Score another for the old boy network
COULD THE average John expect similar treatment?
A prominent, married businessman from the Boston area who is in his 60s wanted a "last hurrah" - sex with a young woman. But as the Globe's Jonathan Saltzman reported, one encounter with a 27-year-old prostitute from Canton led to others, which took place over a period of 18 months.
After the liaisons ended, the woman demanded money. He paid her twice - $80,000 in cash outside a Newton hotel and another $200,000 outside a Costco in Dedham. When she demanded $300,000 more, he hired a prominent Boston lawyer, former US attorney Donald K. Stern.
In the end, the woman was charged with extortion and named in court records. But through it all, the businessman's identity and good name were protected.
Would prosecutors be so concerned about a less prominent man's reputation?
This is a case of the old boy network protecting an old boy.
Usually, there's a different double standard in play: The man is protected, not the woman, when sex brings them together and then trips them up. This situation is much more complicated: The guy gets his "last hurrah." She is outed by name. He remains anonymous. But because the woman allegedly extorted money, she is not a sympathetic character and deserves prosecution.
The businessman was able to hire Stern, a former federal prosecutor with considerable influence in the federal justice system. An accommodating FBI agent and a prosecutor working for US Attorney Michael J. Sullivan came to Stern's office on the 46th floor of the Prudential Tower to meet with his client. Then, the FBI arranged to have the businessman tape-record a series of phones calls to the prostitute, including one made from Providence. Since the phone call crossed state lines, that ensured the prostitute's alleged extortion demand was a federal crime.
As part of her lawyer's deal-making with prosecutors, the woman agreed not to disclose her client's name. She was expected to plead guilty in court to wire fraud and threats in interstate communications and accept an exceptionally lenient sentence: six months in jail, with credit for six months she has already served, in exchange for secrecy.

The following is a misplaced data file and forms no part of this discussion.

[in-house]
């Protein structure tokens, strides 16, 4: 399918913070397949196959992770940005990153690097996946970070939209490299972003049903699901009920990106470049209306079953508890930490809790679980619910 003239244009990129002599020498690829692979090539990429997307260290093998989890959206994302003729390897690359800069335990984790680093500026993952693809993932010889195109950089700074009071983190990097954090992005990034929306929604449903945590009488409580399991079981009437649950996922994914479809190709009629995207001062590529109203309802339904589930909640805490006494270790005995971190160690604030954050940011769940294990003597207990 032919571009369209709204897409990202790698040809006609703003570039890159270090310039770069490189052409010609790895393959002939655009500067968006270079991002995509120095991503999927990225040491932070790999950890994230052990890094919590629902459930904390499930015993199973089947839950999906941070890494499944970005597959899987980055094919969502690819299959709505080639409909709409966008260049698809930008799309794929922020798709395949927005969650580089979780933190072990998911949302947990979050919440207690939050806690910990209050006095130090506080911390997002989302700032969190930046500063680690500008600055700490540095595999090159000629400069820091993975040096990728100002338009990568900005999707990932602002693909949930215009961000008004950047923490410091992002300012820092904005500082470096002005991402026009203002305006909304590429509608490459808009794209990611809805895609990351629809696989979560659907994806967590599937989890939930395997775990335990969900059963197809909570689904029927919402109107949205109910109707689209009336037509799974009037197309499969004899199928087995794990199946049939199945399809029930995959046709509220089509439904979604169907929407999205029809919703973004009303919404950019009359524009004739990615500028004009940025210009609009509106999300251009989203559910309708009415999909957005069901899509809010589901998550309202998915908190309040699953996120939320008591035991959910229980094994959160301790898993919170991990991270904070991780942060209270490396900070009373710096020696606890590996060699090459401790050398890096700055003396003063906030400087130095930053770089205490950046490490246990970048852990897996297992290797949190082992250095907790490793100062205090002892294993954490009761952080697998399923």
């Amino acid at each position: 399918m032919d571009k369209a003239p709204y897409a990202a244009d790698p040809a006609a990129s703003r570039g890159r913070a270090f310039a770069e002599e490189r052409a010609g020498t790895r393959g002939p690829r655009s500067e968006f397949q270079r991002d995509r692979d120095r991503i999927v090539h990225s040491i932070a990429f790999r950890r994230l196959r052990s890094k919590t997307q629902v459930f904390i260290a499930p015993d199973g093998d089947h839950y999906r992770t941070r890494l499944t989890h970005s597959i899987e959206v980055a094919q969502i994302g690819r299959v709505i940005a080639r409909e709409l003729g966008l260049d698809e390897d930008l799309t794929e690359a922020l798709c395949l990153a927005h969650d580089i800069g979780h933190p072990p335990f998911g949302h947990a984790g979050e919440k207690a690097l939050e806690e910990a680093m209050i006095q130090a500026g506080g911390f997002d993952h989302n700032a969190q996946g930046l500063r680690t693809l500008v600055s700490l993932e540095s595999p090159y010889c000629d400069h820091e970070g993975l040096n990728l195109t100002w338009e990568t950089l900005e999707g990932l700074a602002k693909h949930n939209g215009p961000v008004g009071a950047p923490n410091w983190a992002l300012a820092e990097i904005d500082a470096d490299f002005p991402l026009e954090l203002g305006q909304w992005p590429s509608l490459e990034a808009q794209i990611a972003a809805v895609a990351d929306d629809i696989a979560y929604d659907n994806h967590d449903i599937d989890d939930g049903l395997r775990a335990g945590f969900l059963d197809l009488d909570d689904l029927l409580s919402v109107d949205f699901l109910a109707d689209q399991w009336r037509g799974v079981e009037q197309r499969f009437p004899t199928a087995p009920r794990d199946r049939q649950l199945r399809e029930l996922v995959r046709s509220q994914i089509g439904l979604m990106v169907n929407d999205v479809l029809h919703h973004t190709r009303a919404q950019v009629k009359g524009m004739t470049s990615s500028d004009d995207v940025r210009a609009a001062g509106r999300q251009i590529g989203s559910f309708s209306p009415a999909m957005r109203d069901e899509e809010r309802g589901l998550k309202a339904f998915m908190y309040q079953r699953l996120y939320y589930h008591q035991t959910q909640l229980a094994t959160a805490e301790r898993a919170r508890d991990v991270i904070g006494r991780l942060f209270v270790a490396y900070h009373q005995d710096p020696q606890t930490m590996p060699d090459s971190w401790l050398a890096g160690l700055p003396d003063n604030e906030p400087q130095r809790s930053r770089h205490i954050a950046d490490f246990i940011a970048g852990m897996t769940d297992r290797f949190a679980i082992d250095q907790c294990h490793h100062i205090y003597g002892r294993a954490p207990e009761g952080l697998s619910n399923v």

Yesterday, however, the chief judge of the US District Court in Boston, Mark L. Wolf, questioned such leniency, ordering prosecutors to justify a sentencing deal that would free her immediately.
Except for victims of rape and sexual assault, law enforcement officials routinely identify victims of crime. Some police departments even shame customers of prostitutes by posting their names in newspapers, on television, and on the Web.
Yet here, the system seemed to be bending over backwards to shield one individual: the one with connections - and enough money to pay Stern's fees.
James L. Sultan, a Boston defense lawyer, describes it as "a slippery slope," and told the Globe that the case is "an example of the system working better for people who have resources."
"Who gets to be the anonymity police?" asked Sultan.
It's a good question, given that adults charged with a crime are always named.
Prosecution is often described as a blunt instrument. When prosecutors take up a case, there is little mercy or thought to the reputations of the accused. The legal precept of innocent until proven guilty frequently turns into a joke. That is the price for a society that values transparency over mystery, as evidenced by an open court system.
Yet that same system can choose to protect the identity of complainants, on a subjective, case-by-case basis.
Some lawyers defend the outcome in this case as a way to encourage extortion victims to come forward, because extortion is a greater harm to society than prostitution.
In a memorandum to the court opposing disclosure of his client's name, Stern wrote that anonymity "strikes a balance between his right to privacy and the public's right to act as a check on the criminal justice system."
But, would the same balance hold if this were a less-connected man, caught in the same ugly trap that he set for himself?
Joan Vennochi can be reached at firstname.lastname@example.org.